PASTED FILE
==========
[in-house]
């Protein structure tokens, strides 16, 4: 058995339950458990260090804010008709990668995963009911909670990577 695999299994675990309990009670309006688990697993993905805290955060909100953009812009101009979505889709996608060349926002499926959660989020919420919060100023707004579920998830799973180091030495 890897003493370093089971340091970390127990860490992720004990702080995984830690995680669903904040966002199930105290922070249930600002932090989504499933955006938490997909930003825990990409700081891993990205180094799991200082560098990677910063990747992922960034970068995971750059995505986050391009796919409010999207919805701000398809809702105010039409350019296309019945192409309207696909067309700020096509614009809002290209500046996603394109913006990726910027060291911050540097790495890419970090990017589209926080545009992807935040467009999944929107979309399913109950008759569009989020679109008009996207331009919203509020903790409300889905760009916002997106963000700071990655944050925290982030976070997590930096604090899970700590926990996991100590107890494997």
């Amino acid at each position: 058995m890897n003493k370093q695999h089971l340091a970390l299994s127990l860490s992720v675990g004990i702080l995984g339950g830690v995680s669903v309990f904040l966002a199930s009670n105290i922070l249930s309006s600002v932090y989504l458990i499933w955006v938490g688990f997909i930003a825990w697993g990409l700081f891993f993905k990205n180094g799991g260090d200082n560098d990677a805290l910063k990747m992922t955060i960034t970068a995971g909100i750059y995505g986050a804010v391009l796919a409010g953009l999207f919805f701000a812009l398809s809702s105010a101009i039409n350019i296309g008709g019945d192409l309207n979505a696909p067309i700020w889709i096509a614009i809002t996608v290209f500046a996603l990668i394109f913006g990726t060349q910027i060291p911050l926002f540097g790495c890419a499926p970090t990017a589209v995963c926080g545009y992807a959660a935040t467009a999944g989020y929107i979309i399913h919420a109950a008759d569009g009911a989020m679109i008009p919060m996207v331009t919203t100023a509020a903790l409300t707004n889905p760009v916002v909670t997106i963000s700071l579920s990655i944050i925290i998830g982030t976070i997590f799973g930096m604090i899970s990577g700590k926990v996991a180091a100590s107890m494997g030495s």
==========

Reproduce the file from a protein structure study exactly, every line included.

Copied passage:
[in-house]
């Protein structure tokens, strides 16, 4: 058995339950458990260090804010008709990668995963009911909670990577 695999299994675990309990009670309006688990697993993905805290955060909100953009812009101009979505889709996608060349926002499926959660989020919420919060100023707004579920998830799973180091030495 890897003493370093089971340091970390127990860490992720004990702080995984830690995680669903904040966002199930105290922070249930600002932090989504499933955006938490997909930003825990990409700081891993990205180094799991200082560098990677910063990747992922960034970068995971750059995505986050391009796919409010999207919805701000398809809702105010039409350019296309019945192409309207696909067309700020096509614009809002290209500046996603394109913006990726910027060291911050540097790495890419970090990017589209926080545009992807935040467009999944929107979309399913109950008759569009989020679109008009996207331009919203509020903790409300889905760009916002997106963000700071990655944050925290982030976070997590930096604090899970700590926990996991100590107890494997």
């Amino acid at each position: 058995m890897n003493k370093q695999h089971l340091a970390l299994s127990l860490s992720v675990g004990i702080l995984g339950g830690v995680s669903v309990f904040l966002a199930s009670n105290i922070l249930s309006s600002v932090y989504l458990i499933w955006v938490g688990f997909i930003a825990w697993g990409l700081f891993f993905k990205n180094g799991g260090d200082n560098d990677a805290l910063k990747m992922t955060i960034t970068a995971g909100i750059y995505g986050a804010v391009l796919a409010g953009l999207f919805f701000a812009l398809s809702s105010a101009i039409n350019i296309g008709g019945d192409l309207n979505a696909p067309i700020w889709i096509a614009i809002t996608v290209f500046a996603l990668i394109f913006g990726t060349q910027i060291p911050l926002f540097g790495c890419a499926p970090t990017a589209v995963c926080g545009y992807a959660a935040t467009a999944g989020y929107i979309i399913h919420a109950a008759d569009g009911a989020m679109i008009p919060m996207v331009t919203t100023a509020a903790l409300t707004n889905p760009v916002v909670t997106i963000s700071l579920s990655i944050i925290i998830g982030t976070i997590f799973g930096m604090i899970s990577g700590k926990v996991a180091a100590s107890m494997g030495s």